By Tina M. Beller, Army Public Affairs Specialist
Approximately 175 Latino students from five Queens-based high schools united in the spirit of science to complete a leadership challenge through the Latinos on the Fast Track program sponsored by the Hispanic Heritage Foundation and the U.S. Army at Queens College’s Union Hall Nov. 5, 2015.
Both the U.S. Army and HHF share the goal of increasing the number of Latino
students who pursue academic and career paths in STEM-related fields, which
include healthcare, engineering and technology.
“With nearly one out of four students in our schools being Hispanic and a
need to fill nearly three million jobs in STEM fields over the next five
years, we are teaming up the U.S. Army to make a direct impact on meeting
America’s priorities,” said Antonio Tijerino, president and chief executive
officer of the HHF.
“Through the LOFT STEM Symposia, we are inspiring, preparing and connecting
young Latino leaders to pursue a higher education in STEM fields,” said
Students like Information Technology High School sophomore Zane Charles
Chandler, found the Army leadership vignettes the most inspiring and
interesting of the day’s events.
“I enjoyed listening to the Army captain talk about his leadership
experience,” said the young graphic arts designer. “He was very frank and
candid with us, and that’s helpful as we are discovering what we want to
pursue in life.”
“As a Puerto Rican, I was honored to participate in today’s Latinos on the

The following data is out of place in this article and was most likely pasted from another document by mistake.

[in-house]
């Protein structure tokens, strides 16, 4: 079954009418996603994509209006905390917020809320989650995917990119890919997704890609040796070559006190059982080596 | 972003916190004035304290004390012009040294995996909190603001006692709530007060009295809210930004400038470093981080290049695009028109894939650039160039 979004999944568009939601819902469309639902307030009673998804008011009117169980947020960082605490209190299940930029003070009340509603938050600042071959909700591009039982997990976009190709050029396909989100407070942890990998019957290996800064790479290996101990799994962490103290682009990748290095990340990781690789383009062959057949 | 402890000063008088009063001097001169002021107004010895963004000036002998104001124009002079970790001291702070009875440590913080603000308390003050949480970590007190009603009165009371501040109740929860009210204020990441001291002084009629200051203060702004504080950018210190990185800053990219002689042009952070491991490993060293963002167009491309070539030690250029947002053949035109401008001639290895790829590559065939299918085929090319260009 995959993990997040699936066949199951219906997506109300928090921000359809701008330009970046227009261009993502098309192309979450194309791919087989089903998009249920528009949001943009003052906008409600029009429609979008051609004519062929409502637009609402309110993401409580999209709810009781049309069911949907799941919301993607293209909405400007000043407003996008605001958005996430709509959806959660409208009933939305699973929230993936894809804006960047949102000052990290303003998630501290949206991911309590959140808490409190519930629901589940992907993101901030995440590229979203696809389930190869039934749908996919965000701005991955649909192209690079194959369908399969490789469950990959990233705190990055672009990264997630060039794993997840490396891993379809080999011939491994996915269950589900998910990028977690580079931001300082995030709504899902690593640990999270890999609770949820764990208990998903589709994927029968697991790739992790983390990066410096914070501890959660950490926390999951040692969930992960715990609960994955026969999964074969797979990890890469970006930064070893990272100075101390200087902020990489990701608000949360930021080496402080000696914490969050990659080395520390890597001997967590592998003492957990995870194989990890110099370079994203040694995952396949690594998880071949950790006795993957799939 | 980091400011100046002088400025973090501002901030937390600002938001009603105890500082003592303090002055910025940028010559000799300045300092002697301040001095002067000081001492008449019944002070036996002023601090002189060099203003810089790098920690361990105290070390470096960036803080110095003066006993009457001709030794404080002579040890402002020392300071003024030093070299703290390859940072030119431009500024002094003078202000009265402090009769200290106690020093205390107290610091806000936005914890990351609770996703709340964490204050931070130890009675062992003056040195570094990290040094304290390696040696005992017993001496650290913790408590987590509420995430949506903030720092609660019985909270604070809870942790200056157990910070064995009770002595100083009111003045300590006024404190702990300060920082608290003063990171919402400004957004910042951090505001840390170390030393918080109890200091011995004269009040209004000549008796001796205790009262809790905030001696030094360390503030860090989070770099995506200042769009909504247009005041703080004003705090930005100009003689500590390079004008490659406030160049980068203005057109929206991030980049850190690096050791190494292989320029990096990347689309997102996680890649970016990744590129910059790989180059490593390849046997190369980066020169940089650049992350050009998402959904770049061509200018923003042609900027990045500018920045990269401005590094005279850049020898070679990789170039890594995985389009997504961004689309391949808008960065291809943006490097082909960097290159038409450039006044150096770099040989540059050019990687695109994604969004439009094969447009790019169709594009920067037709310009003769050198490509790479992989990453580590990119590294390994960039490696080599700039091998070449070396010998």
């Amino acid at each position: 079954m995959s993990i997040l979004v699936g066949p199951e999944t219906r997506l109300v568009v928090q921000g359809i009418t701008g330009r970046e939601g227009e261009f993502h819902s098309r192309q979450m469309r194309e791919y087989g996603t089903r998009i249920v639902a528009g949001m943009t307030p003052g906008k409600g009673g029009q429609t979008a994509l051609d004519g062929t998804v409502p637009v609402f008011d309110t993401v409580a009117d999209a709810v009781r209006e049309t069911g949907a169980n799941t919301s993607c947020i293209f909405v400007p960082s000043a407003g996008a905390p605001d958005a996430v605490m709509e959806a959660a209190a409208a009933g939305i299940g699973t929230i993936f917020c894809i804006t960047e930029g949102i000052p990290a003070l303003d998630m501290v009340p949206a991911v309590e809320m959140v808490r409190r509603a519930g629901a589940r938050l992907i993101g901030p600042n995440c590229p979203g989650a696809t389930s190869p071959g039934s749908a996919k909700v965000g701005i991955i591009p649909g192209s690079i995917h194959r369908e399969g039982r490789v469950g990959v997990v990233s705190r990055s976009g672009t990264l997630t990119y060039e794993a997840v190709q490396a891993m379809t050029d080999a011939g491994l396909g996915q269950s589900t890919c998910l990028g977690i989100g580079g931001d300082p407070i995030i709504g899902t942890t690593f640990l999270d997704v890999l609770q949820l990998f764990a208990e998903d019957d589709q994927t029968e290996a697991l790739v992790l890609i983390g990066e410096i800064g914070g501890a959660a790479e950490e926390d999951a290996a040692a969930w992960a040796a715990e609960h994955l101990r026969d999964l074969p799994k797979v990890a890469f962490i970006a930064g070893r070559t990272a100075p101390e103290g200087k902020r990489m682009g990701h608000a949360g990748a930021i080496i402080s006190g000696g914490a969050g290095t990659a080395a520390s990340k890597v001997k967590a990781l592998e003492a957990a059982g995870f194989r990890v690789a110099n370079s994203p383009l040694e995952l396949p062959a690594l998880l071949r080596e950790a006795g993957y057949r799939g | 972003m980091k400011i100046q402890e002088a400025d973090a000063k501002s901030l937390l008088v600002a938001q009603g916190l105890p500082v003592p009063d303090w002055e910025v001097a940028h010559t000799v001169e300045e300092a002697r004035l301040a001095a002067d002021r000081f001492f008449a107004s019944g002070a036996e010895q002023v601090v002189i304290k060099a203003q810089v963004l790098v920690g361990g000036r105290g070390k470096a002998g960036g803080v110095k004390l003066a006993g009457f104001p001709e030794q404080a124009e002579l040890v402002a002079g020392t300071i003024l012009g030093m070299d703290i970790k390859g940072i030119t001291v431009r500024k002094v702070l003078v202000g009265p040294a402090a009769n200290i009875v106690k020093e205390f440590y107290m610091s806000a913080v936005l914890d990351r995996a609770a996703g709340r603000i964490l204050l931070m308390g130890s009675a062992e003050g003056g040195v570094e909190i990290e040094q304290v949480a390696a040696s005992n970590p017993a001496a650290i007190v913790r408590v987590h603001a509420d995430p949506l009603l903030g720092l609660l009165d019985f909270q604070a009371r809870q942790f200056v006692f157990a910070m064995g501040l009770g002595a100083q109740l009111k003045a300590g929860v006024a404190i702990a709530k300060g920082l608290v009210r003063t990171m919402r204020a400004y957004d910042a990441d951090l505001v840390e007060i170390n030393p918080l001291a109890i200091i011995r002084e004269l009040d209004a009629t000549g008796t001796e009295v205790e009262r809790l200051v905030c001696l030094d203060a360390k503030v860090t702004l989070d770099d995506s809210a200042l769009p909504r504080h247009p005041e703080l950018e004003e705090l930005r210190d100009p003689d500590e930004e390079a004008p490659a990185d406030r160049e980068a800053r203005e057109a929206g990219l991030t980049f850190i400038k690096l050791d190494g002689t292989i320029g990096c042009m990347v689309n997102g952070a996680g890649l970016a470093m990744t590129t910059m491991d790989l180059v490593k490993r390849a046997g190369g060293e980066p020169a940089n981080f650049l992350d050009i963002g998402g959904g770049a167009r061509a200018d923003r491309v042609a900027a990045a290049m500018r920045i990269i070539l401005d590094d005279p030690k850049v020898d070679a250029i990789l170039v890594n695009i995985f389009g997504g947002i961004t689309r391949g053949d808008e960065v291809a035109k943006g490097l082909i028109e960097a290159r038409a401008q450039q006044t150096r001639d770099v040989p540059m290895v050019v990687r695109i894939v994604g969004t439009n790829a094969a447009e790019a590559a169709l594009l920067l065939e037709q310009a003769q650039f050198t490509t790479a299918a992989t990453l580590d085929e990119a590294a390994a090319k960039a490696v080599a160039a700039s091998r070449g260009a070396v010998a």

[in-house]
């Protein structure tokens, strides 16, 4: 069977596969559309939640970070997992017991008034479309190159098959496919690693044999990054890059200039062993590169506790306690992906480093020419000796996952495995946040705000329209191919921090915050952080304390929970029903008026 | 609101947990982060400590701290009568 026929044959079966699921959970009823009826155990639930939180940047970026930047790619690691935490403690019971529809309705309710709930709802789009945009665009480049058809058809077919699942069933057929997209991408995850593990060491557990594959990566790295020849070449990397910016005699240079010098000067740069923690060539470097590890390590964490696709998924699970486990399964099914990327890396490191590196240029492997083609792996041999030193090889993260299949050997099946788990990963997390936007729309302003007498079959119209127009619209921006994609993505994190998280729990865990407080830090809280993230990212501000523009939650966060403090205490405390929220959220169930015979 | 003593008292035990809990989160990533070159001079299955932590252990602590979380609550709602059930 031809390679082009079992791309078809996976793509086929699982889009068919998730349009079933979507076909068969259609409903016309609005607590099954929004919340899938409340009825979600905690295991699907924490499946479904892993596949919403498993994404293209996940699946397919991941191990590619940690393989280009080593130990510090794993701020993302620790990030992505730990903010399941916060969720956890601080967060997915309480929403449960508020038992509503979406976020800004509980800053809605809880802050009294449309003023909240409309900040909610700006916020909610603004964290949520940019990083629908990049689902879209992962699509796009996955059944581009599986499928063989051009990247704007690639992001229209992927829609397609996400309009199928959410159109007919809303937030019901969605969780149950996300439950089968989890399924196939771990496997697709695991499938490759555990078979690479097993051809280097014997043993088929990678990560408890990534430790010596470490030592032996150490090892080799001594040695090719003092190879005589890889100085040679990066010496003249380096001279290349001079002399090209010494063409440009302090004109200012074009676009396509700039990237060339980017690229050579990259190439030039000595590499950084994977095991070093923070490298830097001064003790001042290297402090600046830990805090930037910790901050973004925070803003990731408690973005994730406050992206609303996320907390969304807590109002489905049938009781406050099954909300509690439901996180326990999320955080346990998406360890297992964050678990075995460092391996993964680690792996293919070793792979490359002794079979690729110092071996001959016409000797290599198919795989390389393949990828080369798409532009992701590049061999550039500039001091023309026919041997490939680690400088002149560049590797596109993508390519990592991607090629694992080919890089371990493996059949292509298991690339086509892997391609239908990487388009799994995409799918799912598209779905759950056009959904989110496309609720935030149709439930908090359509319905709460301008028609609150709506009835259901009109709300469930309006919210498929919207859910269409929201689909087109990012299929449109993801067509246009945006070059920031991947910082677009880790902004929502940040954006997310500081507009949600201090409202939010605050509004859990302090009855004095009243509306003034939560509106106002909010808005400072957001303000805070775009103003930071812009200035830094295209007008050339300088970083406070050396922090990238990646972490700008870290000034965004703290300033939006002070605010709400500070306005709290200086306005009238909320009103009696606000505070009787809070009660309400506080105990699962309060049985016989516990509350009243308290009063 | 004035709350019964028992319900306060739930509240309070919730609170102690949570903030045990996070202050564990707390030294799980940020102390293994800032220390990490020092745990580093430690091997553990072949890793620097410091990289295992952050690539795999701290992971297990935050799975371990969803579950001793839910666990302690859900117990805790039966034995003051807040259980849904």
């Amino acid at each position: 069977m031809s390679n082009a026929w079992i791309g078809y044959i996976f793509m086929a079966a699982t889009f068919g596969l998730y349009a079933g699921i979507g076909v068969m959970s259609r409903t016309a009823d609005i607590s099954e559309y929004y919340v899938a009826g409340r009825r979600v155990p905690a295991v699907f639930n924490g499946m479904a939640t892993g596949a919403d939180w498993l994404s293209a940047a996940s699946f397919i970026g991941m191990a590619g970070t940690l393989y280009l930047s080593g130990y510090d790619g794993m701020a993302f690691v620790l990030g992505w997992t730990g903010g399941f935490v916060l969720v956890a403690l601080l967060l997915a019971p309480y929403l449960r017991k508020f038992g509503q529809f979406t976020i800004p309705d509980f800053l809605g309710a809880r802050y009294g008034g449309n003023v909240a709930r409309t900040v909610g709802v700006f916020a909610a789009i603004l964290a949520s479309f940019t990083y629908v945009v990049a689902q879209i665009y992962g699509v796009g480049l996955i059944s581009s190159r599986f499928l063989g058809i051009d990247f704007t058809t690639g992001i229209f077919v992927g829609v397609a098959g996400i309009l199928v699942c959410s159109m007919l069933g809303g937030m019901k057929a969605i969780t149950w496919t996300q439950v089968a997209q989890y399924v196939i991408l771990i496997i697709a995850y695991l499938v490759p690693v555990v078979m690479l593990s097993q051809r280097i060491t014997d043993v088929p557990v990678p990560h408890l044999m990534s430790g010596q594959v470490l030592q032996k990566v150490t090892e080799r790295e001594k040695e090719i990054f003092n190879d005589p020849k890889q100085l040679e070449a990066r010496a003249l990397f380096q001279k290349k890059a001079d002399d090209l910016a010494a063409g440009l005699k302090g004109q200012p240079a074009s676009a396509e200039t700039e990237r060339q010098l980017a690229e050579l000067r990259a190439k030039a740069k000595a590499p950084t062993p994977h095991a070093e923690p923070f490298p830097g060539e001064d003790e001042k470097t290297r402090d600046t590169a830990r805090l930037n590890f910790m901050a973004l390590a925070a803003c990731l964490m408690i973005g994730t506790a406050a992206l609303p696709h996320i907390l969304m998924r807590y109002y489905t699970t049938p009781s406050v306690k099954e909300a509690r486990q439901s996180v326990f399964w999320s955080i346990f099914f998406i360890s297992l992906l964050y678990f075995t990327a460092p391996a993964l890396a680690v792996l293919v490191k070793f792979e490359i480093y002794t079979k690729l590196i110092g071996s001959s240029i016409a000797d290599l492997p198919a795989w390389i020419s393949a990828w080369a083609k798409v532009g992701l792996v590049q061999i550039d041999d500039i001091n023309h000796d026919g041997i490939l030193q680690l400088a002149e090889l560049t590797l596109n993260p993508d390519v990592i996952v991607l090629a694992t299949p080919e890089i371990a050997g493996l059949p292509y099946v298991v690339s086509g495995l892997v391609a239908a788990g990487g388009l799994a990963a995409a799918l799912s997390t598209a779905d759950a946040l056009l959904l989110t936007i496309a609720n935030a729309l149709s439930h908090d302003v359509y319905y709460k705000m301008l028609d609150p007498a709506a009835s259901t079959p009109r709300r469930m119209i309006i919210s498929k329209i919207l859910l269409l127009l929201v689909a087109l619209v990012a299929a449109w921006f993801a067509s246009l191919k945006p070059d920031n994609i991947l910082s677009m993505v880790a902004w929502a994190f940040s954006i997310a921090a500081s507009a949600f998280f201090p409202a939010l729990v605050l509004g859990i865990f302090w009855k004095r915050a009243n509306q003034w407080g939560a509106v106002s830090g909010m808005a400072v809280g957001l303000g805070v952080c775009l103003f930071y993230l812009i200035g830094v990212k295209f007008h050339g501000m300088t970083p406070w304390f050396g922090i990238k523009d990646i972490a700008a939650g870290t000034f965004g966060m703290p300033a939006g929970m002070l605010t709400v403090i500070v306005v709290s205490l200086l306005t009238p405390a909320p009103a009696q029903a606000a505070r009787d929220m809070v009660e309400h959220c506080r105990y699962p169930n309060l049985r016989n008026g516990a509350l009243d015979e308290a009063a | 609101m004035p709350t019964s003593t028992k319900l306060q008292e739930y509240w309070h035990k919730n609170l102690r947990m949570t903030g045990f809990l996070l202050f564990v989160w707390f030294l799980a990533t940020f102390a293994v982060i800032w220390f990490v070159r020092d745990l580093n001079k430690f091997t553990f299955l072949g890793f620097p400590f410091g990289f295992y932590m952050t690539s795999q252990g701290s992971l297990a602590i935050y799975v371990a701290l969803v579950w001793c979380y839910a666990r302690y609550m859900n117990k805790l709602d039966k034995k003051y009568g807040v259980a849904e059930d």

Fast Track STEM-leadership event,” said Sgt. 1st Class Julio Diaz, an Army
recruiter and guest speaker.
“This STEM event makes me realize these students are the sons and daughters
of many immigrants and each one of them has the right to grow and develop
themselves, and I am glad the Army could help them advance our Latino
heritage today,” said Diaz, who has traveled with the Army to countries like
Ecuador, Bolivia, Argentina and Venezuela.
After lunch and a few raffle drawings, Lt. Col. Richard Gussenhoven, a
professor of military science serving within CUNY’s ROTC program,
participated in a STEM-related panel where he gave the students a brief
description about the Army’s STEM program, more specifically, what STEM
occupations we have in the Army and how the Army is a great pathway for
young Latinos interested in STEM careers.
“I spoke to the students about how the Army uses science, technology,
engineering and math in everything we do from our medical clinics to our
logistical processes to our engineering procedures,” said Gussenhoven.
Additionally, students from Bayside High School, Edison High School, John
Adams High School and the Jamaica Gateway to the Sciences participated in
the LOFT event.
“Not all high school students have the experience of being on a college
campus,” said Jasmin Zamorano, manager of LOFT programs.
“Like Andrea Chaves from the Young Women’s Leadership School of Astoria said
earlier during the panel, ‘Exposing today’s students to as many different
things as possible is what we should be doing as adults. Let them make
their own decisions, and let’s support them in their choices.”